Jerry Williams, Jr. would rather be writing a song than wasting his time trying to wrangle a dumb-love mistake. "That's the intention most motherfucking mornings," he says in a reedy southern accent as he stands in the doorway of his six-bedroom San Fernando Valley bungalow. "Then some shit happens." "Shit" is a car that he wants back. "Two-seater 370Z, I don't know — said she'd have it for me this morning." "She" is a mistake.
Williams, 70, is 5-foot-5-inches tall, with a round belly and trim mustache. On this cloudy California day in early February, he's wearing a tan leather baseball cap, large eyeglasses, a gray button-down shirt, crisp cargo pants, and perfect white Nikes. "I don't know how to go about getting that motherfucking car," he says matter-of-factly, and then chuckles and strolls down the hall toward his office. Williams has a perpetually playful, expectant air about him, as if he's told the world a joke and isn't sure if anyone’s heard it. "You with the police?" he teases. "They the only ones ever looking for me."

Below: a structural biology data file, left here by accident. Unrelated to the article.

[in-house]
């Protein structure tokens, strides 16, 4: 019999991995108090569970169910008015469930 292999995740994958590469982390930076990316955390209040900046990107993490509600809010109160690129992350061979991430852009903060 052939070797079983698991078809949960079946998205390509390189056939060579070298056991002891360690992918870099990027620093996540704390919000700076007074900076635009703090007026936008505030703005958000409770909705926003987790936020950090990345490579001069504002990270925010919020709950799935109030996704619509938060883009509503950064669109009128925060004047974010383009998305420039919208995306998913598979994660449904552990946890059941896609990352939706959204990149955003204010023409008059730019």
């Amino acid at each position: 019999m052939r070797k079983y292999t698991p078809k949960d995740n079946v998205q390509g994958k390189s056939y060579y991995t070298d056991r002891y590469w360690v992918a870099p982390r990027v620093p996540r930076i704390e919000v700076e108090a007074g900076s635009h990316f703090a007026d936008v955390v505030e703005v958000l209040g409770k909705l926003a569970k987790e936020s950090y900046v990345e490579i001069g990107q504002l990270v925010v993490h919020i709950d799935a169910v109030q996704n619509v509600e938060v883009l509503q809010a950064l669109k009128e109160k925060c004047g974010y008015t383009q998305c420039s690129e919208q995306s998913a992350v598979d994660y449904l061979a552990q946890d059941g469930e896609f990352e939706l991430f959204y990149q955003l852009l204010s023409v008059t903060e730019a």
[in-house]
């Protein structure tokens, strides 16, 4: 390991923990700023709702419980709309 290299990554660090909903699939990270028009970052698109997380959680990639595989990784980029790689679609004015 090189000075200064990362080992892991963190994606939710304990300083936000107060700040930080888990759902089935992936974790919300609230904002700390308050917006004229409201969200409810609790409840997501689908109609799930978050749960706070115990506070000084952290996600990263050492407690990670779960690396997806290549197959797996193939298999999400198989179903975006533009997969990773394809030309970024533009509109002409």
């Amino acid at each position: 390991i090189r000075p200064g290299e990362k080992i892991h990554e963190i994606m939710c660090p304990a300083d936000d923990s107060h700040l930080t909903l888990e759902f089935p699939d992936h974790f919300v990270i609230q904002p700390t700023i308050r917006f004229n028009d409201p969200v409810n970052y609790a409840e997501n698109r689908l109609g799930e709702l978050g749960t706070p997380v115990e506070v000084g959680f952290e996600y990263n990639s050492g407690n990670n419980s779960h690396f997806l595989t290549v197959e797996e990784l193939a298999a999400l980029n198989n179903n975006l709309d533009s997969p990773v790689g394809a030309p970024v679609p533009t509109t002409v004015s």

We pass a wall adorned with commemorative gold and platinum records: DMX's Grand Champ, Kid Rock's Devil Without a Cause, Swamp Dogg's Total Destruction to Your Mind. I linger on the latter: Released 1970, the placard reads, certified gold 1992. "Took its sweet motherfucking time," says Williams, whom everyone calls Swamp. The Los Angeles-based Alive Naturalsound label, which released the Black Keys' debut, is reissuing Total Destruction to Your Mi...